For many renters who have modest amounts of assets, the minimum coverage the car rental companies must provide as a part of the rental may be enough to protect them from lawsuits by victims of accidents involving the rental car.... SLP [supplemental liability protection, what car rental agencies offer for a fee] usually provides $1 million of liability protection, considerably more coverage than most consumers have under their own automobile insurance policies.
Here's the entire link to that Attorney General page in New York: Car Rental Tip Sheet
posted by Violet Blue at 1:20 PM on June 1, 2017


Also remember that credit card collision insurance is a) only on the vehicle you rent and only up to a certain amount on a standard car (so no rental trucks or exotics) and b) is secondary to any other insurance you may have, so if you do have private coverage on your own car (and rental coverage under that, know your policy because while it's common it's not universal) it's going to have to pay first. Amex sells a premium policy that costs $20-25 per rental (depending on coverage package) if charged on your Amex card, free to sign up, that has higher limits and is a primary payer rather than secondary. But if you rent more than 20 days a year you are best advised to carry extra rental coverage on your private car insurance or buy a non-owner liability policy (I had one from State Farm for a while that was like $250 a year for very good coverage, but I do have a clean record and am old enough to be cheap to insure). Car sharing services will also write you additional coverage as part of your annual user agreement for a fee.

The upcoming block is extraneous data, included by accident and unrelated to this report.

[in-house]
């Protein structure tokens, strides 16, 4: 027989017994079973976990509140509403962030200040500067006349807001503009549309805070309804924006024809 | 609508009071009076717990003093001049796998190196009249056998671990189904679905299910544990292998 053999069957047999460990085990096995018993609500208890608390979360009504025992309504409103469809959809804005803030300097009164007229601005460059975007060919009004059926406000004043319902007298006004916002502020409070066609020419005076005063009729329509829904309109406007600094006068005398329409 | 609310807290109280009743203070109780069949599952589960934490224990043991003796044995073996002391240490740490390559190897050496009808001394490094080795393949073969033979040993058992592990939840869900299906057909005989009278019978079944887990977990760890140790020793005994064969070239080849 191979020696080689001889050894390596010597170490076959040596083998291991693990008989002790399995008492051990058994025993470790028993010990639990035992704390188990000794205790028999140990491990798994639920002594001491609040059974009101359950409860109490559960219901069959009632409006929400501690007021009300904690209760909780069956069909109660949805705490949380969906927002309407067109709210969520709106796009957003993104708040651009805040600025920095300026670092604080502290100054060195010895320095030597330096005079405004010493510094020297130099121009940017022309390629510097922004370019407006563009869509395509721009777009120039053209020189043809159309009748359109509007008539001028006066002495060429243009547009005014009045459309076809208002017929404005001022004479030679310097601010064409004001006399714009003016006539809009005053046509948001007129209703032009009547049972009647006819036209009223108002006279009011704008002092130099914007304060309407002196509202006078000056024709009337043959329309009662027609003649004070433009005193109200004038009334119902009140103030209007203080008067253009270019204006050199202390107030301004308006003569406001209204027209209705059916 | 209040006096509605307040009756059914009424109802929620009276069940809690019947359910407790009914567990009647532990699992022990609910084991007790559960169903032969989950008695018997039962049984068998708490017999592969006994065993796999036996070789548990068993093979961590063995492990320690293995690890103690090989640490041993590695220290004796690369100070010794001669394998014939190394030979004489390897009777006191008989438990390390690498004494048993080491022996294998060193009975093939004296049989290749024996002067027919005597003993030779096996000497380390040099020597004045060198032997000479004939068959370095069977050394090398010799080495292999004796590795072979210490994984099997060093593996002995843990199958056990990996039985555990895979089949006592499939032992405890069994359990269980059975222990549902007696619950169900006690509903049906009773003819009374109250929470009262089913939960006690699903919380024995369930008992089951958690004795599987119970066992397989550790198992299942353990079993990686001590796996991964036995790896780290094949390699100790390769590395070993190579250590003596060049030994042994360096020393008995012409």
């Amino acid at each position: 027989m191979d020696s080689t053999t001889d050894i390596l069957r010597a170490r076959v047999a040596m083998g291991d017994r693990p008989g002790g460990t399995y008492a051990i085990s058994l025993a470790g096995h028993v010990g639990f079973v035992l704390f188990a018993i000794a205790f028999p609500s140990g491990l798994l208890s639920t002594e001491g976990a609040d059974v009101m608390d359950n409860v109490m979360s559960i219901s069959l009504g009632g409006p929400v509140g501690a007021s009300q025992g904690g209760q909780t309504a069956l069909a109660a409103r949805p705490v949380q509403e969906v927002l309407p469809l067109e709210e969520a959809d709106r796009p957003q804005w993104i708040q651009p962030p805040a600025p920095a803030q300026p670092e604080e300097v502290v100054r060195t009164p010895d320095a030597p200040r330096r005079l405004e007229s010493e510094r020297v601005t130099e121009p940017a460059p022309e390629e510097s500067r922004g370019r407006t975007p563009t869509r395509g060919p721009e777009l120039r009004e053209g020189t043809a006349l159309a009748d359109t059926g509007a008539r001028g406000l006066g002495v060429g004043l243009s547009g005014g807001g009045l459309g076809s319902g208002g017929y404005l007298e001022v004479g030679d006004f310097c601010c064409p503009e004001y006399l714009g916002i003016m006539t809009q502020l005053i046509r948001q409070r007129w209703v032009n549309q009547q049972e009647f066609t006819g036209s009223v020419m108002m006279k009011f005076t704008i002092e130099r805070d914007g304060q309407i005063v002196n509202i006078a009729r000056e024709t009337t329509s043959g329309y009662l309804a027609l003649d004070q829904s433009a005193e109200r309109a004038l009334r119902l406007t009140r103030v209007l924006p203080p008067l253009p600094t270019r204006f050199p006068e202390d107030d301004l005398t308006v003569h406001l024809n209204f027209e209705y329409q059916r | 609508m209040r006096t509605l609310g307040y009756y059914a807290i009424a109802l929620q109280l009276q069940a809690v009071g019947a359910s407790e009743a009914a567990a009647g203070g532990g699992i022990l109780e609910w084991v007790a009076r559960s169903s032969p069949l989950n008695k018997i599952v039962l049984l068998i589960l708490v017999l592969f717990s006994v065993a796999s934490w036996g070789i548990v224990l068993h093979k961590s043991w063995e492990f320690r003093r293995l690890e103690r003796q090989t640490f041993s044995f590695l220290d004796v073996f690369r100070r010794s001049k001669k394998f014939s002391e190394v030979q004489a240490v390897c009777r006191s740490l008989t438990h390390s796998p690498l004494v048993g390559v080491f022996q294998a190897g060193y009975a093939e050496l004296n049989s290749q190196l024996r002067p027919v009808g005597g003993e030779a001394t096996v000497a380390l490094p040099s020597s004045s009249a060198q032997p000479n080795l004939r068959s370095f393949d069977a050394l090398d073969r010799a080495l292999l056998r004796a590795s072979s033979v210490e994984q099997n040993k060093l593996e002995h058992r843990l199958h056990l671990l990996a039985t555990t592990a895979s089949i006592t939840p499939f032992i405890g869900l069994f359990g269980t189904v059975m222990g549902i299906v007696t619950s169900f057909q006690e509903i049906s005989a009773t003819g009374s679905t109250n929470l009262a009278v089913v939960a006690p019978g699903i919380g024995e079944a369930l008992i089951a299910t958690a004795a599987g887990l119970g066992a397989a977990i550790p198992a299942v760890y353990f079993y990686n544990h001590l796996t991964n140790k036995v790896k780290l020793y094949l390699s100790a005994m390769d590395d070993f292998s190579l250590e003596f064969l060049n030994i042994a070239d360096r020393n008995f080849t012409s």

Many people do not carry nearly enough insurance on their own cars and have no idea how much risk they take when they decline coverage at a rental counter thinking their credit card "covers" them. Or that the rental car company's bare minimum liability is sufficient.

Bare minimum liability is NEVER sufficient, especially if you have ANY assets to protect from lawsuits. The average middle class driver who owns a home and has savings of any size should be carrying at least half a million dollars in liability insurance. Cars are relatively cheap even when they're expensive (hit just the right Mercedes or Porsche just right and you could be out a nice house though). Bodies are very expensive to fix. As in hundreds of thousands for the sorts of injuries sustained in a serious car wreck. I think it's smart to carry at least half a million in liability, injury, property damage, and uninsured motorist coverage, and then if you have serious assets (let's say of a million or more) to buy a personal liability policy (extends beyond car) for about the amount of your net worth. It's surprisingly affordable given the peace of mind it buys, and assuming you're a low risk person.

Most employed people could manage being out $30k somehow. Being sued for half a million bucks because you broke someone's pelvis and took out their Range Rover in the process, and assumed the rental agency's liabiiity coverage would be enough, is bankruptcy and lose-your-life-savings territory for most people.

By the way the supplemental liability policies most rental agencies sell your for $20 a day are STILL insufficient for a middle class person with assets. Get your own, know your agent, and cover your ass. Driving is the riskiest thing most of us do every day. By far. But we tend to forget how financially exposed it can make us. Insurance is expensive. Not having (enough of) it can be much more expensive. Most people do not carry enough.
posted by spitbull at 1:46 PM on June 1, 2017 [2 favorites]


spitbull: the point of my question is that I don't own a car, so I have no car insurance of my own. Trying to figure out the best plan for coverage when I do rent a car. I get the point of insurance, and fully believe it's necessary - I'm just unsure the best way forward when I rent, given my overall insurance-less status.

Thanks to everyone who suggested non-owner liability; I'll definitely check in to that.